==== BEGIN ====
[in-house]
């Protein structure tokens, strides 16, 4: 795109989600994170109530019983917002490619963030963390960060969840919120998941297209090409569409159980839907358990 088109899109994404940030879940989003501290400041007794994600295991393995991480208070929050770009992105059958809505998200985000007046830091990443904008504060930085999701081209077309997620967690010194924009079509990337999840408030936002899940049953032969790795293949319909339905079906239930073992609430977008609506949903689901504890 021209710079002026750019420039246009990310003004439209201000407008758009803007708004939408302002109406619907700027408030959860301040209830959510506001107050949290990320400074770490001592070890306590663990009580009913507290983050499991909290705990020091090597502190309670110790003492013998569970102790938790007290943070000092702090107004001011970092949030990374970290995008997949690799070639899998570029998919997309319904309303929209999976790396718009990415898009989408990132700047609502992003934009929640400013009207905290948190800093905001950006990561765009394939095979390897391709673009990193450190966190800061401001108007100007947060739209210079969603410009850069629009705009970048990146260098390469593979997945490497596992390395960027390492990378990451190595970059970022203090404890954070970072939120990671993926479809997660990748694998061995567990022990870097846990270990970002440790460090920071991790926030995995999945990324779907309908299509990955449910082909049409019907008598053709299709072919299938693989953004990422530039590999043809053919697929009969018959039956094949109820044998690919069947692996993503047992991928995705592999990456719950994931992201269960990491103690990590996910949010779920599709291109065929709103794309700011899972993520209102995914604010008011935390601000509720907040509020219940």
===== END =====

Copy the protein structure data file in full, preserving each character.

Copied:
[in-house]
């Protein structure tokens, strides 16, 4: 795109989600994170109530019983917002490619963030963390960060969840919120998941297209090409569409159980839907358990 088109899109994404940030879940989003501290400041007794994600295991393995991480208070929050770009992105059958809505998200985000007046830091990443904008504060930085999701081209077309997620967690010194924009079509990337999840408030936002899940049953032969790795293949319909339905079906239930073992609430977008609506949903689901504890 021209710079002026750019420039246009990310003004439209201000407008758009803007708004939408302002109406619907700027408030959860301040209830959510506001107050949290990320400074770490001592070890306590663990009580009913507290983050499991909290705990020091090597502190309670110790003492013998569970102790938790007290943070000092702090107004001011970092949030990374970290995008997949690799070639899998570029998919997309319904309303929209999976790396718009990415898009989408990132700047609502992003934009929640400013009207905290948190800093905001950006990561765009394939095979390897391709673009990193450190966190800061401001108007100007947060739209210079969603410009850069629009705009970048990146260098390469593979997945490497596992390395960027390492990378990451190595970059970022203090404890954070970072939120990671993926479809997660990748694998061995567990022990870097846990270990970002440790460090920071991790926030995995999945990324779907309908299509990955449910082909049409019907008598053709299709072919299938693989953004990422530039590999043809053919697929009969018959039956094949109820044998690919069947692996993503047992991928995705592999990456719950994931992201269960990491103690990590996910949010779920599709291109065929709103794309700011899972993520209102995914604010008011935390601000509720907040509020219940």